Movies @ Gorey Cinema Blog

3D, 2D Movies, Culture-Live in Hd, Opera, Ballet & Theatre

One of Marvel’s best Super Hero movies in a while. Black Panther Review

The MCU (Marvel Cinematic Universe) is showing no signs of slowing down in this the eight instalment from this extended super hero franchise. Black Panther is directed by Ryan Coogler from a screenplay by him and Joe Robert Cole. The movie stars Chadwick Boseman in the lead role as T’Challa / Black Panther. We first saw Boseman appearing as the Black Panther back in 2015 in Captain America: Civil War, this movie picks up the Black Panther story from their and leads us into this standalone movie for the character.  The movie has received much deserved praise for its cultural impact and impressive CGI affects with some suggesting it to be one of the best Marvel super hero movies in a long time.Following the death of the former king T’Chaka’s at the hands of Helmut Zemo, his son T’Challa, the current Black Panther, returns to Wakanda to assume the throne. When a powerful enemy suddenly reappears, the new King T’Challa’s rein is giving a baptism of fire as he gets drawn into a conflict that puts the fate of not only Wakanda but the entire world at risk. T’Challa must gather together all his resources to release the full power of the Black Panther if he is to stand any chance of defeating his enemies and securing the safety of his people.

Black Panther may take a little time slowly building up the story in this movie but definitely its worth sticking with it as when it gets going it quickly turns into a very clever and entertaining watch. Visually it looks amazing on screen with the land of Wakanda build superbly, this movie seems to have set out to create a very unique cultural vision for this land and certainly succeeded on that score. Only negative I would say is that although the CGI is mostly very good there are some scenes which do look a little cartoonist at times. Black Panther ticks most of boxes required to make a very entertaining movie and is sure to go down well with cinema audiences.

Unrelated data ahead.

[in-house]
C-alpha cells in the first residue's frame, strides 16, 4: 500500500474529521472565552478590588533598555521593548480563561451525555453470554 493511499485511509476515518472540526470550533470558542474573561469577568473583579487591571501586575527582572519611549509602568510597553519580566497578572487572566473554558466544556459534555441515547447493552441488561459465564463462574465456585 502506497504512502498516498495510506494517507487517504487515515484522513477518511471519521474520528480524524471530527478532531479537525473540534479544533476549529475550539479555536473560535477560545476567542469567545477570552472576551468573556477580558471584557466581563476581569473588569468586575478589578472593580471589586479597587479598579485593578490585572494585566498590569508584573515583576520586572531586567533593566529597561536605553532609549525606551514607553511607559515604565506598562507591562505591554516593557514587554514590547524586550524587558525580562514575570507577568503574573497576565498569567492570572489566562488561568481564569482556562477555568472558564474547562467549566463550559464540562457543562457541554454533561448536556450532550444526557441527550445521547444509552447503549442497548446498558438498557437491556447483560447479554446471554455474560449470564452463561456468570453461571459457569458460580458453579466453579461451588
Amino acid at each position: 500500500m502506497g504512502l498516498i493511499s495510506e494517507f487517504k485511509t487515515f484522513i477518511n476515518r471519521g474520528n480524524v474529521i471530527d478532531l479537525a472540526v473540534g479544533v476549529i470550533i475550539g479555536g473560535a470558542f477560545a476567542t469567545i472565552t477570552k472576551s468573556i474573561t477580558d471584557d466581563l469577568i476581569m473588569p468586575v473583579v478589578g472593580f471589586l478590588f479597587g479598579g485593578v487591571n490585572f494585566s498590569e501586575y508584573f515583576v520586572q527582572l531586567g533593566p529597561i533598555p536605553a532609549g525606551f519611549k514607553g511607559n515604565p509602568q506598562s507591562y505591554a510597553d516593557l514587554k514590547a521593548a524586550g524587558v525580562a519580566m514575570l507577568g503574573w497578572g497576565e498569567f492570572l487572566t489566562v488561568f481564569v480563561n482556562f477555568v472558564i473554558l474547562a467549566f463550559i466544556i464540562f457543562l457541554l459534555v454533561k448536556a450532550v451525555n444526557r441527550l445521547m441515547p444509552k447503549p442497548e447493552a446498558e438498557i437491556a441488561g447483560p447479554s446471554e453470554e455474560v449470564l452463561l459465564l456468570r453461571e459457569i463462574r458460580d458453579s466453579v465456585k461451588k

Bill Tubbritt                               Book Now4/5


Preview of NT Live upcoming Presentation of “CAT ON A HOT TIN ROOF”



Thurs, Feb 22nd, At 7.00 PM.Book Now

In November 1972, I attended my first performance of a Tennessee Williams play, “A Streetcar Named Desire”: presented by Clonmel Theatre Guild and directed by Brendan Long, a poet of the theatre. It was for me a riveting experience, with what is still considered one of the twentieth century’s greatest plays. (Brendan and the Guild in those years gave us production after production, such as GB Shaw’s “Arms and the Man” and O’Casey’s “The Silver Tassie”, which in the near half-century since have never been bettered – priceless memories!) I have a feeling that at that time, Arthur Miller and Williams (two of the three great pillars of American Theatre – along with Eugene O’Neill), were more or less on a parity in terms of how frequently their plays were performed; today, there can be little doubt that Miller’s star shines much more brightly in world theatre.

While I rate Miller as being one of the world’s great playwrights, I also feel that Williams’ eclipse is to be regretted. “Streetcar” is one of the great plays and “The Glass Menagerie” is one of the most tender and poignant I’ve ever attended. “Cat on a Hot Tin Roof” which we saw here in Dungarvan in 2014 from Dungarvan Dramatic club, in a wonderful production Directed by Fidelma Meaney is also a powerful drama – some standout acting performances in that production (it would be invidious to give names) illustrated the power and the passion in this play.

The highly-rated 1958 film, with Elizabeth Taylor, the excellent Paul Newman and the singer famed for singing “A Little Bit of Tear Left me Down”, Burl Ives, (displaying unexpected Thespian skills) gives us a fair of the power of this play.

Thomas Lanier (Tennessee) Williams was born in 1914 in Columbus, Ohio, a clergyman’s son. At twelve his family moved to St. Louis, Missouri. He went to college but left after a few years to work in a shoe company. In 1938 he graduated from The University of Iowa. He won a Theatre Guild Prize for Four One-Act plays in 1939. His life was shadowed by a brutal Prefrontal Lobotomy undergone in 1937 by his sensitive and fragile beloved sister, Rose, who, in disguise, appears in many of his plays – young women who are unable to confront reality or flee into illusion. She is given a beautiful alter ego in Williams, first ‘hit’ “The Glass Menagerie” (1945), a beautiful and poignant play. He wrote prolifically till the end – he died in 1983 – choked to death on the plastic cap of a bottle for nasal spray or eye solution. He was a much-decorated playwright, including The Pulitzer Prize for “Streetcar” (1947) and “Cat on a Hot Tin Roof” (1955). For decades, he bestrode American Theatre and perhaps ‘the whirligig of time’ will restore his reputation to its rightful place.